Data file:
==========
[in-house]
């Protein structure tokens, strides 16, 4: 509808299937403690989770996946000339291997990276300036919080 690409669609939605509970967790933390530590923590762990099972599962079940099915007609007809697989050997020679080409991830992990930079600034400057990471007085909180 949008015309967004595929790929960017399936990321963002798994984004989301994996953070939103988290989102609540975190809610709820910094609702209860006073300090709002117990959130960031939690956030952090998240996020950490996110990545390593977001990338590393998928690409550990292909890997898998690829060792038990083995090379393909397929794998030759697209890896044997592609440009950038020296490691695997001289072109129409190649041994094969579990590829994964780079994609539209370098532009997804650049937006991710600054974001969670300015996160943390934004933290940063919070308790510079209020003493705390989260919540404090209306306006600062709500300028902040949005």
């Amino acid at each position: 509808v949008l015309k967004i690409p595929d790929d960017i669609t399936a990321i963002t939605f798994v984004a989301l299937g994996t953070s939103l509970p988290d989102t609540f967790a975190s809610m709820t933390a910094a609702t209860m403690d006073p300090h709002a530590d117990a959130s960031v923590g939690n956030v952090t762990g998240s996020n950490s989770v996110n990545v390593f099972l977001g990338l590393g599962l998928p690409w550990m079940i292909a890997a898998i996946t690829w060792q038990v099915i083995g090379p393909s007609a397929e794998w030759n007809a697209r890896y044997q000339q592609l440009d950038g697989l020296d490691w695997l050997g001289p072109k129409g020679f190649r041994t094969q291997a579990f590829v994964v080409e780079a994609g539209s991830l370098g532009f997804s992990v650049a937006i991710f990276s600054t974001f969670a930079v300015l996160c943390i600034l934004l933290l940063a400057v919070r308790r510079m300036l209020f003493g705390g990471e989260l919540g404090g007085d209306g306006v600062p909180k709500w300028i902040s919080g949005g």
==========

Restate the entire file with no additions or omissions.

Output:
[in-house]
């Protein structure tokens, strides 16, 4: 509808299937403690989770996946000339291997990276300036919080 690409669609939605509970967790933390530590923590762990099972599962079940099915007609007809697989050997020679080409991830992990930079600034400057990471007085909180 949008015309967004595929790929960017399936990321963002798994984004989301994996953070939103988290989102609540975190809610709820910094609702209860006073300090709002117990959130960031939690956030952090998240996020950490996110990545390593977001990338590393998928690409550990292909890997898998690829060792038990083995090379393909397929794998030759697209890896044997592609440009950038020296490691695997001289072109129409190649041994094969579990590829994964780079994609539209370098532009997804650049937006991710600054974001969670300015996160943390934004933290940063919070308790510079209020003493705390989260919540404090209306306006600062709500300028902040949005």
């Amino acid at each position: 509808v949008l015309k967004i690409p595929d790929d960017i669609t399936a990321i963002t939605f798994v984004a989301l299937g994996t953070s939103l509970p988290d989102t609540f967790a975190s809610m709820t933390a910094a609702t209860m403690d006073p300090h709002a530590d117990a959130s960031v923590g939690n956030v952090t762990g998240s996020n950490s989770v996110n990545v390593f099972l977001g990338l590393g599962l998928p690409w550990m079940i292909a890997a898998i996946t690829w060792q038990v099915i083995g090379p393909s007609a397929e794998w030759n007809a697209r890896y044997q000339q592609l440009d950038g697989l020296d490691w695997l050997g001289p072109k129409g020679f190649r041994t094969q291997a579990f590829v994964v080409e780079a994609g539209s991830l370098g532009f997804s992990v650049a937006i991710f990276s600054t974001f969670a930079v300015l996160c943390i600034l934004l933290l940063a400057v919070r308790r510079m300036l209020f003493g705390g990471e989260l919540g404090g007085d209306g306006v600062p909180k709500w300028i902040s919080g949005g």